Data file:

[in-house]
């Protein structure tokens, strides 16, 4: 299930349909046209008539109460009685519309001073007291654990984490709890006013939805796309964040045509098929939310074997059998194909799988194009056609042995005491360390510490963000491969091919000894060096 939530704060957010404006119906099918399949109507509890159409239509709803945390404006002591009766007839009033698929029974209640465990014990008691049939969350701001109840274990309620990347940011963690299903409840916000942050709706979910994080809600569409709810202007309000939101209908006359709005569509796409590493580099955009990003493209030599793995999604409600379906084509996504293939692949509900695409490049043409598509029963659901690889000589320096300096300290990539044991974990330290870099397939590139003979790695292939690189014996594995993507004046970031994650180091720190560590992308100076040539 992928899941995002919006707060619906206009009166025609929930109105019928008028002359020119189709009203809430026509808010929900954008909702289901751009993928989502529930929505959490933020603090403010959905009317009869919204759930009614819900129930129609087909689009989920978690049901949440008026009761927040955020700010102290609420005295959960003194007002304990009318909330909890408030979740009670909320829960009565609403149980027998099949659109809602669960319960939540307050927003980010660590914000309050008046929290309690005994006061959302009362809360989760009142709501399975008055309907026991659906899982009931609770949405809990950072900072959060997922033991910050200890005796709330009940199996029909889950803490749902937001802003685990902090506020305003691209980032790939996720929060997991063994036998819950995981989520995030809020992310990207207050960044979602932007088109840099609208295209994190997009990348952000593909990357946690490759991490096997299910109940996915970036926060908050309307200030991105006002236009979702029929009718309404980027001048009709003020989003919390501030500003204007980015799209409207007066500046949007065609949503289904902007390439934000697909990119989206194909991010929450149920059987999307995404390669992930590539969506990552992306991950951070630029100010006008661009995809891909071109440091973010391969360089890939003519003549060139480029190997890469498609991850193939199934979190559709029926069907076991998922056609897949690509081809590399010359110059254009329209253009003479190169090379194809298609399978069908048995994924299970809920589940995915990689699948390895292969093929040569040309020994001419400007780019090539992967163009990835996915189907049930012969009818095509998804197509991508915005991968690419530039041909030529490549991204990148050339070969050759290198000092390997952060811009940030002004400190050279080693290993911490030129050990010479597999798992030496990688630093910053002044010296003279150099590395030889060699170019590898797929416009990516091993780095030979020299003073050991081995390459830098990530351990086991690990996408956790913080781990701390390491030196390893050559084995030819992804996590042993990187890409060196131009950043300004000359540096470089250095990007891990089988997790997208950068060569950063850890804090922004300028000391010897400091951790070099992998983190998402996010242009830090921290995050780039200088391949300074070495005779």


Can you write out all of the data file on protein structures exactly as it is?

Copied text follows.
[in-house]
């Protein structure tokens, strides 16, 4: 299930349909046209008539109460009685519309001073007291654990984490709890006013939805796309964040045509098929939310074997059998194909799988194009056609042995005491360390510490963000491969091919000894060096 939530704060957010404006119906099918399949109507509890159409239509709803945390404006002591009766007839009033698929029974209640465990014990008691049939969350701001109840274990309620990347940011963690299903409840916000942050709706979910994080809600569409709810202007309000939101209908006359709005569509796409590493580099955009990003493209030599793995999604409600379906084509996504293939692949509900695409490049043409598509029963659901690889000589320096300096300290990539044991974990330290870099397939590139003979790695292939690189014996594995993507004046970031994650180091720190560590992308100076040539 992928899941995002919006707060619906206009009166025609929930109105019928008028002359020119189709009203809430026509808010929900954008909702289901751009993928989502529930929505959490933020603090403010959905009317009869919204759930009614819900129930129609087909689009989920978690049901949440008026009761927040955020700010102290609420005295959960003194007002304990009318909330909890408030979740009670909320829960009565609403149980027998099949659109809602669960319960939540307050927003980010660590914000309050008046929290309690005994006061959302009362809360989760009142709501399975008055309907026991659906899982009931609770949405809990950072900072959060997922033991910050200890005796709330009940199996029909889950803490749902937001802003685990902090506020305003691209980032790939996720929060997991063994036998819950995981989520995030809020992310990207207050960044979602932007088109840099609208295209994190997009990348952000593909990357946690490759991490096997299910109940996915970036926060908050309307200030991105006002236009979702029929009718309404980027001048009709003020989003919390501030500003204007980015799209409207007066500046949007065609949503289904902007390439934000697909990119989206194909991010929450149920059987999307995404390669992930590539969506990552992306991950951070630029100010006008661009995809891909071109440091973010391969360089890939003519003549060139480029190997890469498609991850193939199934979190559709029926069907076991998922056609897949690509081809590399010359110059254009329209253009003479190169090379194809298609399978069908048995994924299970809920589940995915990689699948390895292969093929040569040309020994001419400007780019090539992967163009990835996915189907049930012969009818095509998804197509991508915005991968690419530039041909030529490549991204990148050339070969050759290198000092390997952060811009940030002004400190050279080693290993911490030129050990010479597999798992030496990688630093910053002044010296003279150099590395030889060699170019590898797929416009990516091993780095030979020299003073050991081995390459830098990530351990086991690990996408956790913080781990701390390491030196390893050559084995030819992804996590042993990187890409060196131009950043300004000359540096470089250095990007891990089988997790997208950068060569950063850890804090922004300028000391010897400091951790070099992998983190998402996010242009830090921290995050780039200088391949300074070495005779």